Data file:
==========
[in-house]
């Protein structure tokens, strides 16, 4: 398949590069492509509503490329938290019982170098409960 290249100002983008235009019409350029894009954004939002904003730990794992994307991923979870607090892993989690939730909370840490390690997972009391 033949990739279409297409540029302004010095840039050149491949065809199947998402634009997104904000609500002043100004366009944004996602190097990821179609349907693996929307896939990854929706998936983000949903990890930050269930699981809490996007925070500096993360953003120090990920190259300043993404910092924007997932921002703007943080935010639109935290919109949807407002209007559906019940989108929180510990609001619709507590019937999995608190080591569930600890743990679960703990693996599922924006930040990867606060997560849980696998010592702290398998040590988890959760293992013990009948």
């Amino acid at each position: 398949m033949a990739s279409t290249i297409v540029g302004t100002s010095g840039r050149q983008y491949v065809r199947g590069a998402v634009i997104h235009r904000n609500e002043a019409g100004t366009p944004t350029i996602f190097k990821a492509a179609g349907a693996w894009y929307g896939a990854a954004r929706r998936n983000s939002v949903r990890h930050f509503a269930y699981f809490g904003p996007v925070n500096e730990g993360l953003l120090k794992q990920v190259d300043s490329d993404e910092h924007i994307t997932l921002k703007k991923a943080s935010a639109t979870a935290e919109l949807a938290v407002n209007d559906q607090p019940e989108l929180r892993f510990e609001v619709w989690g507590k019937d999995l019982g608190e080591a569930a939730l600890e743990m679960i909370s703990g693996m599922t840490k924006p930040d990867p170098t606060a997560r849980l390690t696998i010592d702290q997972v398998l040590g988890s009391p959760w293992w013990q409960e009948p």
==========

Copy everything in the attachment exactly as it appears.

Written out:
[in-house]
């Protein structure tokens, strides 16, 4: 398949590069492509509503490329938290019982170098409960 290249100002983008235009019409350029894009954004939002904003730990794992994307991923979870607090892993989690939730909370840490390690997972009391 033949990739279409297409540029302004010095840039050149491949065809199947998402634009997104904000609500002043100004366009944004996602190097990821179609349907693996929307896939990854929706998936983000949903990890930050269930699981809490996007925070500096993360953003120090990920190259300043993404910092924007997932921002703007943080935010639109935290919109949807407002209007559906019940989108929180510990609001619709507590019937999995608190080591569930600890743990679960703990693996599922924006930040990867606060997560849980696998010592702290398998040590988890959760293992013990009948």
């Amino acid at each position: 398949m033949a990739s279409t290249i297409v540029g302004t100002s010095g840039r050149q983008y491949v065809r199947g590069a998402v634009i997104h235009r904000n609500e002043a019409g100004t366009p944004t350029i996602f190097k990821a492509a179609g349907a693996w894009y929307g896939a990854a954004r929706r998936n983000s939002v949903r990890h930050f509503a269930y699981f809490g904003p996007v925070n500096e730990g993360l953003l120090k794992q990920v190259d300043s490329d993404e910092h924007i994307t997932l921002k703007k991923a943080s935010a639109t979870a935290e919109l949807a938290v407002n209007d559906q607090p019940e989108l929180r892993f510990e609001v619709w989690g507590k019937d999995l019982g608190e080591a569930a939730l600890e743990m679960i909370s703990g693996m599922t840490k924006p930040d990867p170098t606060a997560r849980l390690t696998i010592d702290q997972v398998l040590g988890s009391p959760w293992w013990q409960e009948p």